My latest post for the Harvard Business Review was inspired by a trip I made to Romania earlier this spring. I visited Bucharest and Cluj as part of the School for Startups, a highly successful UK-based entrepreneurship program created by Doug Richard. S4S is running in two different Romanian cities this year, with about a hundred entrepreneurs in each, thanks to the support of the Post-Privatization Foundation. Doug invited me to Romania to lead day-long social media workshops in each of the cities where S4S is now underway.

“Are you hoping they can catch up to North American entrepreneurs in their use of social media?” I asked, when we first discussed what a workshop might cover.

“No!” Doug responded definitively. “I want them to leapfrog.”

That ambitious mandate was a function of one of Doug’s core insights about how S4S can help catalyze both individual businesses and a broader entrepreneurial culture in post-Communist Romania. Romanian entrepreneurs don’t have to be stuck playing catch-up: they can leap ahead in certain fields and in specific business practices, precisely because they aren’t encumbered with legacy approaches, expectations and institutions.

Social media is one frontier where that strategy seems especially promising. I’ve seen company after company, non-profit after non-profit and agency after agency struggle with social media because it doesn’t map onto existing org charts or ways of doing business. But that struggle translates into opportunities for new companies who can invent themselves, their business processes and their internal culture so that they’re engineered for a world of always-on, real-time customer engagement.

Fundamentally, that means transcending the message-push paradigm that has defined decades of business marketing, and instead embracing a conversational model of marketing that is mirrored by an internal culture of collaboration. In more specific terms, that involves:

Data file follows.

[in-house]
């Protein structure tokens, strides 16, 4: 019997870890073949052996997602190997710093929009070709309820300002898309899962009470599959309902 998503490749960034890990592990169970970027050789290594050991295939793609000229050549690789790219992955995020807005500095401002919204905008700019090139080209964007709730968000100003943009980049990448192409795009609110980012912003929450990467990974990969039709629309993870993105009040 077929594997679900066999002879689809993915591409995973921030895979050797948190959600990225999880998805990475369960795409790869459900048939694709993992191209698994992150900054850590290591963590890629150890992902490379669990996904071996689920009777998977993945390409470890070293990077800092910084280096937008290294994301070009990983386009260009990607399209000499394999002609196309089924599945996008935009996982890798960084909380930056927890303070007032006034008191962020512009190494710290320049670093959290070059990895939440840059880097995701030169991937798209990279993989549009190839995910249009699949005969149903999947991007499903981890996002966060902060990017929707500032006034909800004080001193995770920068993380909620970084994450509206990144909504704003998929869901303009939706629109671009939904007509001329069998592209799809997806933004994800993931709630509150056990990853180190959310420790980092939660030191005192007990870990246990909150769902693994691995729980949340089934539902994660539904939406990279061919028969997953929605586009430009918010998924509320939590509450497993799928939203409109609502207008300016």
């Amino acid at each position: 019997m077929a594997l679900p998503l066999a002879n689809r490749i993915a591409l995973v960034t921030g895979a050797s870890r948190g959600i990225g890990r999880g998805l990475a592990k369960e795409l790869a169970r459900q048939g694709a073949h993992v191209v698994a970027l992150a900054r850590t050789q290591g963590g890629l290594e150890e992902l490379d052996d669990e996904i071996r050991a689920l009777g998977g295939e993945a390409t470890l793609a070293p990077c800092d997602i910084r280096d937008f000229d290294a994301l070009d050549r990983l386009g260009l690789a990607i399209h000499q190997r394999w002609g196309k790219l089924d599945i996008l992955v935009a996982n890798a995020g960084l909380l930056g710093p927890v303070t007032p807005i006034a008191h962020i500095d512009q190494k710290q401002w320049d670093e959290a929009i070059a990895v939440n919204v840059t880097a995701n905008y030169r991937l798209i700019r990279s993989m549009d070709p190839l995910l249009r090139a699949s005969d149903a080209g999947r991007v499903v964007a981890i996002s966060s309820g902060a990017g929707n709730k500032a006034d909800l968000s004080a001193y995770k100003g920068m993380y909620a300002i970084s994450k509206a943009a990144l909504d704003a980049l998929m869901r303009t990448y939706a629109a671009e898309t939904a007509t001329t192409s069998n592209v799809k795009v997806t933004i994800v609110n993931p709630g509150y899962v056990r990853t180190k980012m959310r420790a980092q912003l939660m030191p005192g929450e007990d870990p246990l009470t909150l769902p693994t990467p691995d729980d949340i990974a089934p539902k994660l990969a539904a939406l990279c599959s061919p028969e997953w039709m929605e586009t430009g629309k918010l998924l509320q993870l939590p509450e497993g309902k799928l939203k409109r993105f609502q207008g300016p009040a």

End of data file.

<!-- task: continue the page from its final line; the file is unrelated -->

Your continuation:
• listening to your customers’ and would-be customers’ priorities and evolving your products, services and marketing in response to their priorities, needs and input
  • asking how your online presence can create tangible valuable for customers and influencers
  • convening a customer community rather than pushing single customer message out to your customers
  • seeing your brand and products as something you co-create with your customers and employees rather than as something you own

If there is one thing I know from my own life as an entrepreneur, however, it’s that high-level principles like these are not where your head is at when you are getting a business off the ground. You’re thinking about how to find the next customer, expand your market, make the next critical hire or solve your cashflow crunch. With concerns like these, how can you think about the changing business paradigm enabled by social media?

The genius of social media is that you don’t have to. These principles are so deeply embedded in social media tools that if you focus on simply getting the tools in place that you need to do business — and if, unlike a big established company, you bake them into your business model as you build it from the ground up — your business will naturally evolve in a way that reflects this emergent social and interactive paradigm. Grow your company in a social media-flavored petri dish and you will end up with a company that thrives in a social media environment.